This is actually a great topic which deserves more in depth analysis. As traders, it's important to understand the realities of our universe. As Peter said in so many words, it's a waste of time to worry about HFT's and "stop hunters" because we are not privy to that information. And even if we had that information, the opportunity to capitalize on it would be out of reach for most of us. Worst of all is using these phenomena as an excuse for bad trades - creating fantasies doesn't provide a solution to why we make bad trades. The market gives us only the high, low, open, close. Peter gave us Jigsaw and others have given us footprint charts. The Jigsaw DOM is a phenomenal development - there are so many ways to use it.

There was an article last year in Research in International Business and Finance which describes the current status of high frequency trading and its impact on the market. I'm posting the Abstract, part of the Introduction and Conclusion as well as a few jpgs from the illustrations. If anyone wants the full article, please pm me and I'll send you the pdf - it's only available to institutional subscribers at Science Direct.

The take-home message is don't obsess over it. We have the tools to jump over the gorilla.


The fall of high-frequency trading: A survey of competition and profits

Jean-Philippe Serberaa,b,∗, Pascal PaumardcaBEAR Lab, Université Internationale de Rabat, Rabat Business School, Technopolis – Rocade de Rabat-Salé,11100 Salé El Jadida, MoroccobInstitut Africain de Risk Management, 35 Rue de la Bienfaisance, 75008 Paris, FrancecLaboratoire IRMAPE, Groupe ESC PAU, Campus Universitaire, 3 Rue Saint-John Perse, 64000 Pau, France



a b s t r a c t

We investigate high-frequency trading (HFT) strategies, inventorying the strategies already studied in the literature and introducing innovative strategies detected by private institutional research. To this end, we expand the existing classification, and we offer names for new categories. In a complementary but original manner, we introduce counter reactions from professional traders in response to HFT predatory strategies. These human answers reverse the usual framework of competition between high-frequency traders (HFTs) and low frequency traders (LFTs) and also widen this cadre to HFTs algos (predators) versus execution algos. This survey notes that a continuous increase in competition, between high-speed trading algorithms themselves through predatory strategies and from professional human traders adapting and building adequate responses has made the business more difficult and has led to shrinking profits for HFT. In the end, we believe that excessive competition and a change in the current regulation (favorable to HFT) could kill the goose that laid the golden egg.
© 2015 Elsevier B.V. All rights reserved.


Introduction

Since 2009, when a profit peak was reached, we have witnessed a decline in earnings, volume traded and market shares for the first time in the history of HFT. HFT strategies, which are implemented by complex algorithms to analyze multiple markets and execute orders based on market conditions, are widely studied in the finance literature. Smith (2010), Hoffmann(2014), and Menkveld (2014) examine the impact of HFT strategies on market quality and microstructure. Hendershott andRiordan (2013), Jarnecic and Snape (2014), and Harris (2013) focus more precisely on liquidity, while Boehmer and Wu (2013) investigate on price discovery. Also, Biais and Woolley (2012) modelize asymmetric information problems, and Angel and McCabe (2013) are concerned with the fairness of financial markets. In a complementary manner, authors like Smales (2014) or Kollias et al. (2013) probe HFT’s reactions to exogenous news or shocks such as the London bombings, and analyze theirimpact on market quality. In a more technical way, Brandaouy et al. (2014) survey the impact of (Kolmogorov) algos’ design on price dynamics.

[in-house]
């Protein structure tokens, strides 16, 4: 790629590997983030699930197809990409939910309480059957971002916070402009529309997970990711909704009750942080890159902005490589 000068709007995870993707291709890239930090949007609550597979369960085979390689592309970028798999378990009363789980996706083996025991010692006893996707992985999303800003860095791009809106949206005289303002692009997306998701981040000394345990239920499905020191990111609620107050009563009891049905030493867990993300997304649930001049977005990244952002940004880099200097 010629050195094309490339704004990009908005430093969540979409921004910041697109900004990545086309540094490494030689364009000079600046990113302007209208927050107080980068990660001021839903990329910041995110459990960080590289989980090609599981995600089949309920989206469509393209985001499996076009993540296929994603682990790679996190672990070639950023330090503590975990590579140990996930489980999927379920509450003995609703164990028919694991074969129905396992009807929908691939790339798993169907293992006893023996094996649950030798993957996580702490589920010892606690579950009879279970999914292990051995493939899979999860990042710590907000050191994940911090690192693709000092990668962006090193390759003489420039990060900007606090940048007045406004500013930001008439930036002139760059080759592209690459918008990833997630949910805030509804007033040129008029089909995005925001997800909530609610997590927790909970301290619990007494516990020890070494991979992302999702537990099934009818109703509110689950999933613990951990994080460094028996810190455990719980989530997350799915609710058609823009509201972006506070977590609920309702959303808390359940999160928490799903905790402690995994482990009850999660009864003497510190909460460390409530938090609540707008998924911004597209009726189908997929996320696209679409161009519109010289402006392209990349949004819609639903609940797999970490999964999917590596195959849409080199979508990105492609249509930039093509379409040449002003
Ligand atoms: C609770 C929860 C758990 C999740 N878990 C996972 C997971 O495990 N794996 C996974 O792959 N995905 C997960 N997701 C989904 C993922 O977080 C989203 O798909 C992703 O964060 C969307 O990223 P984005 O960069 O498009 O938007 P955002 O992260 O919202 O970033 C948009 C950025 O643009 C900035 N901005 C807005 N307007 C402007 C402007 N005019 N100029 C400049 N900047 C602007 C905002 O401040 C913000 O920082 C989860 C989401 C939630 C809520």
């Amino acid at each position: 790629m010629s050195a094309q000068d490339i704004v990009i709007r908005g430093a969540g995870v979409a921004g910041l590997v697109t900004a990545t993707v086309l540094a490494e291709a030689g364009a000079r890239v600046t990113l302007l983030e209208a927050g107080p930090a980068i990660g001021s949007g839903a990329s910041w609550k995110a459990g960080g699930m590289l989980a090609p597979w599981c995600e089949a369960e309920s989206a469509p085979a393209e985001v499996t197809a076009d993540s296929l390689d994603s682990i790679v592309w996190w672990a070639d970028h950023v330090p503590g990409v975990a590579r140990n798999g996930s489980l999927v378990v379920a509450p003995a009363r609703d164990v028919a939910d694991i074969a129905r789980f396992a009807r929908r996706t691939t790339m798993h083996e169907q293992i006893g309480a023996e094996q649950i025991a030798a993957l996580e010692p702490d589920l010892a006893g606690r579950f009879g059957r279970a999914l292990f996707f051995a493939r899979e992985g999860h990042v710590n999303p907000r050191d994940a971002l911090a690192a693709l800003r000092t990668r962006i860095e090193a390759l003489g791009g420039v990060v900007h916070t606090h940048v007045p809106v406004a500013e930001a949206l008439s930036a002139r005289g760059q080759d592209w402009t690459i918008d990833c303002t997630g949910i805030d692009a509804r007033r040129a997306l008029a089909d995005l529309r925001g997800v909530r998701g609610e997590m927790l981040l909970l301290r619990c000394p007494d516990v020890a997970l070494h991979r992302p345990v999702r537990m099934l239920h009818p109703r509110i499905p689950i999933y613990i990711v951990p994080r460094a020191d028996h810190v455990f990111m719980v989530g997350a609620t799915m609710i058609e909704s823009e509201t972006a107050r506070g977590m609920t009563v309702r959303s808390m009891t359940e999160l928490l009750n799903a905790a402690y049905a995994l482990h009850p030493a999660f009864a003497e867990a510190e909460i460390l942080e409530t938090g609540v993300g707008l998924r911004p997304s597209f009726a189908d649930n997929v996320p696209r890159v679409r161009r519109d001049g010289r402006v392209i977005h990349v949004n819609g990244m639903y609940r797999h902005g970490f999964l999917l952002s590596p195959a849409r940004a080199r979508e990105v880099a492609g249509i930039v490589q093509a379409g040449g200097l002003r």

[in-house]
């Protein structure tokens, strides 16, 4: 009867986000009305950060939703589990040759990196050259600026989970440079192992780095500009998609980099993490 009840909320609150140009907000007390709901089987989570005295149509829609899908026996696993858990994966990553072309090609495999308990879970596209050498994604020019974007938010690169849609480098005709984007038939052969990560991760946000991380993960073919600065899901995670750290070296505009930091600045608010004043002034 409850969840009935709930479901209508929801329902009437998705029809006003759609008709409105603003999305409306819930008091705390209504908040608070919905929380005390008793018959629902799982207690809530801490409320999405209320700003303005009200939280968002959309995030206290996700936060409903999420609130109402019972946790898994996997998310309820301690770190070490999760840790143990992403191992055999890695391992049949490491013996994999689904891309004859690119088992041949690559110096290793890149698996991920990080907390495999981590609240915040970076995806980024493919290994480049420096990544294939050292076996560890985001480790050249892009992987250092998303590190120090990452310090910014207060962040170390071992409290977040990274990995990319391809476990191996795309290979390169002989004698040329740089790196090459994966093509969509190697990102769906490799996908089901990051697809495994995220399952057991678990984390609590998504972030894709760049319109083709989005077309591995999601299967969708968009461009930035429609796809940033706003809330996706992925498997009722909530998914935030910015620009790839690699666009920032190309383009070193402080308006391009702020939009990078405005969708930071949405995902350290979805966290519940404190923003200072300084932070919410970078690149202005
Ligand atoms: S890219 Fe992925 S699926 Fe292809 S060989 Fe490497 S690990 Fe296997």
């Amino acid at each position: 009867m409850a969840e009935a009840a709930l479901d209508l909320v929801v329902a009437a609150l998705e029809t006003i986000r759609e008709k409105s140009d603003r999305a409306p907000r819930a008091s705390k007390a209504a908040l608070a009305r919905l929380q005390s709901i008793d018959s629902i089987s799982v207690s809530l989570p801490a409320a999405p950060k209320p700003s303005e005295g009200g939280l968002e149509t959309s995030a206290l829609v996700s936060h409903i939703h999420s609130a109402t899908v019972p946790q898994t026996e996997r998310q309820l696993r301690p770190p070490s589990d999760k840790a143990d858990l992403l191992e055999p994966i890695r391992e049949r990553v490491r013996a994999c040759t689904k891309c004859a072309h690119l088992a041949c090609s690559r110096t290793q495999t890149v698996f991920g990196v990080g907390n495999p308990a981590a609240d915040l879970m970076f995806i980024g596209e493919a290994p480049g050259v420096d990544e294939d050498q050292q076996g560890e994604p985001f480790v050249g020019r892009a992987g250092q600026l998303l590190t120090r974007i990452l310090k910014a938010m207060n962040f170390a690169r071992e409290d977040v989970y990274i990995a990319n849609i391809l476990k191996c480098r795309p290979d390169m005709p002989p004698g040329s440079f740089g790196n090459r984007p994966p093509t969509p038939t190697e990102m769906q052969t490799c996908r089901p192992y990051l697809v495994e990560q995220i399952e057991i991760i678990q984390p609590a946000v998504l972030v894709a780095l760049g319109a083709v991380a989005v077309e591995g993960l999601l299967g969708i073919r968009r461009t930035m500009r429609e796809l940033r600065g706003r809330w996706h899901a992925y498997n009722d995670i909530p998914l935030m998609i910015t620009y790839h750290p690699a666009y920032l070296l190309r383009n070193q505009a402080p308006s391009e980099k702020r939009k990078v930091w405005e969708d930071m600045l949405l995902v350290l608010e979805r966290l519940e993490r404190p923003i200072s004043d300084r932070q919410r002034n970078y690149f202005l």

Conclusions

In the following section, we will first sum up our findings as detailed in the whole article, then highlight some limitations and constraints that have truly hampered our research, but which could open up venues for further research and provide better insight into HFT competition and profits. Frequently, HFT has been considered to be a true cash-machine only capped by the boundaries of physics (Kearns et al.,2010), such as the speed of light or the available technology, with profits growing along with the technical progress. The description of competition mechanisms between HFTs and LFTs made by O’Hara (2014) and how the former overcomes the latter to profit from them are related questions in the literature. Although the competition framework already exists, its scope is limited to HFTs versus LFTs, and its understanding remains partial. The reversed competition, which has been largely ignored, where LFTs potentially harm HFTs, constitutes the most important gap. Different types of competition between execution algos and ultra-high speed predatory algos have been partially categorized by Aldridge (2009). However, despite a growing interest in predatory strategies, there seems to have been little investigation into their functioning and performance. In this survey, we tried to gather evidence of a decline in profits.